It's not an uncommon dilemma. Nonetheless, it haunts and perplexes your typical public defender. What should you advise your client to do? Take the plea or not?
I have two cases that are troubling me. In one case I have been actively pursuing an alternate sentence. My client has been in on bail for two months. It is his first offense. At first, the district attorney's 'offer' was a guilty plea and 6 months jail. Then it was a guilty plea and 8 months jail. It is clear from the nature of the charge that my client needs rehab. I tussled with the DA over whether it should be residential and finally the DA and the court agreed (for logistical reasons) that an intensive outpatient program would be fine. So my office has been working to get some community resources together to help my client get his life back on track - with employment, housing, treatment, and continued support. Once this program is in place, my client can plead guilty and get out of jail, with the agreed sentence being whatever program is put together. This case has taken a lot of time and energy, and I was well on my way to resolving this case when an attorney asked me harshly, "Why are you giving him a criminal conviction on a first arrest?"
I don't know if I have a good answer. I had asked the DA to consider an alternate disposition to try to avoid giving my client a criminal record, but my request was flatly refused. That was back when we were looking at months in jail. Suddenly I wonder if I'm wrong, and I've been working the case in the wrong direction the whole time. Maybe he should go to trial instead - even if convicted after trial, the sentence would either be a similar drug program or jail time that my client would probably have already completed by that point. But it would certainly mean that he wouldn't be getting out for another few months, at least. And the facts / evidence pretty much points to "conviction."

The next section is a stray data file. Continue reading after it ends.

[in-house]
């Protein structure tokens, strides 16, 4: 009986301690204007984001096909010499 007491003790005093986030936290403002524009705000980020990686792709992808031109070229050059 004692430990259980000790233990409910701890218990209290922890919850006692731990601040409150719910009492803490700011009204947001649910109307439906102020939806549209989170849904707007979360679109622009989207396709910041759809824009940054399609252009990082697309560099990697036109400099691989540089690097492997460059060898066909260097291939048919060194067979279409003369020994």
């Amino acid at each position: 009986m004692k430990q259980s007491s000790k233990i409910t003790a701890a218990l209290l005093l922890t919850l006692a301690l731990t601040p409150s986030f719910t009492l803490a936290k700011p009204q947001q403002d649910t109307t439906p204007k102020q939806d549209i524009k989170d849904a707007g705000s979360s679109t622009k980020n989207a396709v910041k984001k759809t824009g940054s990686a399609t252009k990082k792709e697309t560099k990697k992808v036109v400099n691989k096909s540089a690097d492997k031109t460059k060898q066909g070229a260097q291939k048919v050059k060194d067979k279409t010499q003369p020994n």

My other case is also a first arrest. If she agrees to pay restitution, she will avoid a conviction. It's a good deal. My client insists that she didn't do anything, and is angry that she was even arrested in the first place. She believes that this is a vengeance issue, but after I did some investigation and advised her that she doesn't really have a good defense, and that the District Attorney seems to have a pretty solid case, she said "If that's what I have to do then I'll do it." Should I tell her to just pay the money and be done with it? Pay it, get no conviction, move on with your life? If she really didn't do anything and this was just vengeance, then this won't be the end of the issues, I can imagine. I just don't know what to tell her.